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Chapter 2a. Of the Principal Source of Beliefs among Democratic Peoplesb

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pp. 711-725

1.Without dogmatic beliefs there are no common ideas and consequently no common action; so they are necessary to society. 2. The individual can have neither the time nor the strength of mind necessary to develop opinions that are his own on all matters. If he undertook it, he would never have anything except vague and incomplete notions. So dogmatic beliefs are necessary ...

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Chapter 3.a Why the Americans Show More Aptitude and Taste for General Ideas Than Their Fathers the English

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pp. 726-736

God does not consider the human species in general. He sees at a single glance and separately all the beings who make up humanity, and he notices each of them with the similarities that bring each closer to the others and the differences that isolate each. So God does not need general ideas; that is to say he never feels the ...

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Chapter 4.aWhy the Americans Have Never Been as Passionate as the French about General Ideas in Political Matters

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pp. 737-741

I showed in the preceding chapter that equality of conditions suggestedto the human mind the taste for general ideas. I do not want to abandonthis subject without pointing out here in passing how the great liberty thatthe Americans enjoy prevents them from giving themselves blindly to thisI said before that the Americans showed a less intense taste than the...

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Chapter 5.a How, in the United States, Religion Knows How to Make Use of Democratic Instincts

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pp. 742-753

I established in one of the preceding chapters that men cannot do without dogmatic beliefs, and that it was even much to be desired that they had such beliefs. I add here that, among all dogmatic beliefs, the most desirable seem to me to be dogmatic beliefs in the matter of religion; that very clearly follows, even if you want to pay attention only to the interests of this world ...

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Chapter 6a Of the Progress of Catholicism in the United States

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pp. 754-756

America is the most democratic country on earth, and at the same time the country where, according to trustworthy reports,b the Catholic religion is Two things must be clearly distinguished. Equality disposes men to want to judge by themselves; but, from another side, it gives them the taste and the idea of a single social power, simple and the same for all. So men who ...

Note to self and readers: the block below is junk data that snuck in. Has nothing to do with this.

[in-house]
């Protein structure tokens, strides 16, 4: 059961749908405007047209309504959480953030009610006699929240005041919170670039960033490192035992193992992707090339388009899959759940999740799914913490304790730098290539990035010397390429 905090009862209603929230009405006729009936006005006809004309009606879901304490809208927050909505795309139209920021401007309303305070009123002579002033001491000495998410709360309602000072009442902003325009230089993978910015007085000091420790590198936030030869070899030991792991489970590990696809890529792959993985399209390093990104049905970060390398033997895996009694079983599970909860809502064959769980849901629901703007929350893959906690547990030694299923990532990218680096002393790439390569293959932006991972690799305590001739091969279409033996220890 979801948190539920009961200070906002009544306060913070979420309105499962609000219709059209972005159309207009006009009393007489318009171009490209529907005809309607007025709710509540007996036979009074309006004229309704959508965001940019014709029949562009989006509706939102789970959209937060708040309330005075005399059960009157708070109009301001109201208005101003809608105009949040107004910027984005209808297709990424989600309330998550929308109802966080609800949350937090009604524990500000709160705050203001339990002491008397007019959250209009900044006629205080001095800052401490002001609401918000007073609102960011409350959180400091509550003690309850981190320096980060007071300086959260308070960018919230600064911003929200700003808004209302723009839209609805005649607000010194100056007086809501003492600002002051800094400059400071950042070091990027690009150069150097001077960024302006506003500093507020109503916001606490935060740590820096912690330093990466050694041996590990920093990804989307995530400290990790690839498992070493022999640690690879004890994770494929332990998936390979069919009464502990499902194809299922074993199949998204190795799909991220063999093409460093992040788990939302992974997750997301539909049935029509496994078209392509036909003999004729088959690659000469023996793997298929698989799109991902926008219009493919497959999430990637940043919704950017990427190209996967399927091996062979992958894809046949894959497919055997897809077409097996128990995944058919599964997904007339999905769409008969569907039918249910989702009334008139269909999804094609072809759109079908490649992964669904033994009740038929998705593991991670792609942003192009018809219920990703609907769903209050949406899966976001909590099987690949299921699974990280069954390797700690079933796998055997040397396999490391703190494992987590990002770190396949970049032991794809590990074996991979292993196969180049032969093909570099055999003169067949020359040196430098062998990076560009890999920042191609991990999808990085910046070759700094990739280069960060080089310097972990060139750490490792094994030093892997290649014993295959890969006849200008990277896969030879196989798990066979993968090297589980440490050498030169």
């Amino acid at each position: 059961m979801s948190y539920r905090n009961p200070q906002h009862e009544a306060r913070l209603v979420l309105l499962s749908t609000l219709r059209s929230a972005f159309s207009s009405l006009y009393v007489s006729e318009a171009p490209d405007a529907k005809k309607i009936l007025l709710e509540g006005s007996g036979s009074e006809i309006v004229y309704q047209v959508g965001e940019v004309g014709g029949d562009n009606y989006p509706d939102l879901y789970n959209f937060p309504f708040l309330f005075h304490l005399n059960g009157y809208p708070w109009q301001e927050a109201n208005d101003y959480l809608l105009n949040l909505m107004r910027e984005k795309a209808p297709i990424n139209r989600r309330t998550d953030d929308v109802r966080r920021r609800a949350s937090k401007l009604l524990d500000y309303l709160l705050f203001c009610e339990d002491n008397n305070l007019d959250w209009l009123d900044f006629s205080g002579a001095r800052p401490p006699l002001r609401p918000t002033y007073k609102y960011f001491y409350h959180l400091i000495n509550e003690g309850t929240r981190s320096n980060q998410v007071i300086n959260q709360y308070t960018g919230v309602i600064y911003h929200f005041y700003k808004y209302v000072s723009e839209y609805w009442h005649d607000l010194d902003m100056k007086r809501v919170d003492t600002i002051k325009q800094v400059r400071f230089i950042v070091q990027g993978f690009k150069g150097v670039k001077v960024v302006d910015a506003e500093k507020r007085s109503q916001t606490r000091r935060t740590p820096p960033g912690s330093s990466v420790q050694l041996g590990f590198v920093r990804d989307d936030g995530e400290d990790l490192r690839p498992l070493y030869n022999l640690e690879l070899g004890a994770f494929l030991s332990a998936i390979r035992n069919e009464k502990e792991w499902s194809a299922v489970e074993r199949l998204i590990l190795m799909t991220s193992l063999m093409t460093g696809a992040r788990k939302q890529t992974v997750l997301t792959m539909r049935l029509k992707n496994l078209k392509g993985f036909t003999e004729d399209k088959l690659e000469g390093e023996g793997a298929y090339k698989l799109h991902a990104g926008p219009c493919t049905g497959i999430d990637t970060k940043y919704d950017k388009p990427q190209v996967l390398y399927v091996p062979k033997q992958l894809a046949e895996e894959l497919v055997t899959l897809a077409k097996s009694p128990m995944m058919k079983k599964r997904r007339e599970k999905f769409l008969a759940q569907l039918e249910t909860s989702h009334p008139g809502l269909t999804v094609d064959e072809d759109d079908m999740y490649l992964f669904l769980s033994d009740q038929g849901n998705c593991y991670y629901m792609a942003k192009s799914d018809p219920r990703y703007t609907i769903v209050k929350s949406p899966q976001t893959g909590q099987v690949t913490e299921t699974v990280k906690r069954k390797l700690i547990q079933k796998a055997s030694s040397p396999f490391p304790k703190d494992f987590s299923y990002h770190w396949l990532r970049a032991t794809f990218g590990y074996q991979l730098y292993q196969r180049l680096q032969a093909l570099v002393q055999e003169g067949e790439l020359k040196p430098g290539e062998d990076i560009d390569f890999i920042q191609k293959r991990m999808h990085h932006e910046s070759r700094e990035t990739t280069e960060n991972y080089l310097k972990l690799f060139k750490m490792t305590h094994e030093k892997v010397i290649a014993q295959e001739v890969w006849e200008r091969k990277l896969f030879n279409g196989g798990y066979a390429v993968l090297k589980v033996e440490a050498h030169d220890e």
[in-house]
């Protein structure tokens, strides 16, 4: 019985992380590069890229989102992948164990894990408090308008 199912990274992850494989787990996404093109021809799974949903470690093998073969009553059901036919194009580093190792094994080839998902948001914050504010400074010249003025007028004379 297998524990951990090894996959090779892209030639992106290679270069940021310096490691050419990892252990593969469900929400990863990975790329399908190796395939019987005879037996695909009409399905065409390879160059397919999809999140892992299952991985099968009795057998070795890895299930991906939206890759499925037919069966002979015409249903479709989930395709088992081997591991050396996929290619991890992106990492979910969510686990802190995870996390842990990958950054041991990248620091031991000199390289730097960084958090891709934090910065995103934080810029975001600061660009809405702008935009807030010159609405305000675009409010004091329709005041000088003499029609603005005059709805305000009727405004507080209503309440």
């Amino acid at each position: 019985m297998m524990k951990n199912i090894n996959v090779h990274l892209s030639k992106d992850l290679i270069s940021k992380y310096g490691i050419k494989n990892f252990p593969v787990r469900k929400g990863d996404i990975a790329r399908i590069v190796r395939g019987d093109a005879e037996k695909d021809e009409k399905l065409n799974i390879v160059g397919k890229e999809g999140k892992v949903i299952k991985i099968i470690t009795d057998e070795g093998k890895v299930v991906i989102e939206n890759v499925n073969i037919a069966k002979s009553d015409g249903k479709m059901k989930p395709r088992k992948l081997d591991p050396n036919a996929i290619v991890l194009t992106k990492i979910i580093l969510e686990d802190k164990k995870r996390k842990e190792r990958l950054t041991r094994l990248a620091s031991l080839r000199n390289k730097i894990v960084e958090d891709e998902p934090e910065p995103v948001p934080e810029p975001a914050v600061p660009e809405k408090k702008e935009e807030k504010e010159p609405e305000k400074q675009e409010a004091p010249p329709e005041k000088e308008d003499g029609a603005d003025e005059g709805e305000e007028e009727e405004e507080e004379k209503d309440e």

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Chapter 7. What Makes the Minds of Democratic Peoples Incline toward Pantheism

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pp. 757-758

I will show later how the predominant taste of democratic peoples for verygeneral ideas is found again in politics; but now I want to point out itsIt cannot be denied that pantheism has made great progress in our time.The writings of a portion of Europe clearly carry its mark. The Germansintroduce it into philosophy, and the French into literature. Among the...

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Chapter 8.a How Equality Suggests to the Americans the Idea of the Indefinite Perfectibility of Man

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pp. 759-762

Equality suggests several ideas to the human mind that would not have occurred to it otherwise, and it modifies nearly all those that the mind already had. I take for example the idea of human perfectibility, because it is one of the principal ones that intelligence can conceive and because it ...

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Chapter 9.a How the Example of the Americans Does Not Prove That a Democratic People Cannot Have Aptitude and Taste for the Sciences,Literature, and the Artsb

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pp. 763-774

It must be recognized that, among the civilized people of today, there are few among whom the advanced sciences have made less progress than in the United States, and who have provided fewer great artists, illustrious poets and celebrated writers.c Some Europeans, struck by this spectacle, have considered it as a natural ...

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Chapter 10.a Why the Americans Are More Attached to the Application of the Sciences Than to the Theoryb

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pp. 775-787

If the democratic social state and democratic institutions do not stop the development of the human mind, it is at least incontestable that they lead it in one direction rather than another. Their efforts, limited in this way, are still very great, and you will pardon me, I hope, for stopping a moment to contemplate ...

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Chapter 11.a In What Spirit the Americans Cultivate the Artsb

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pp. 788-795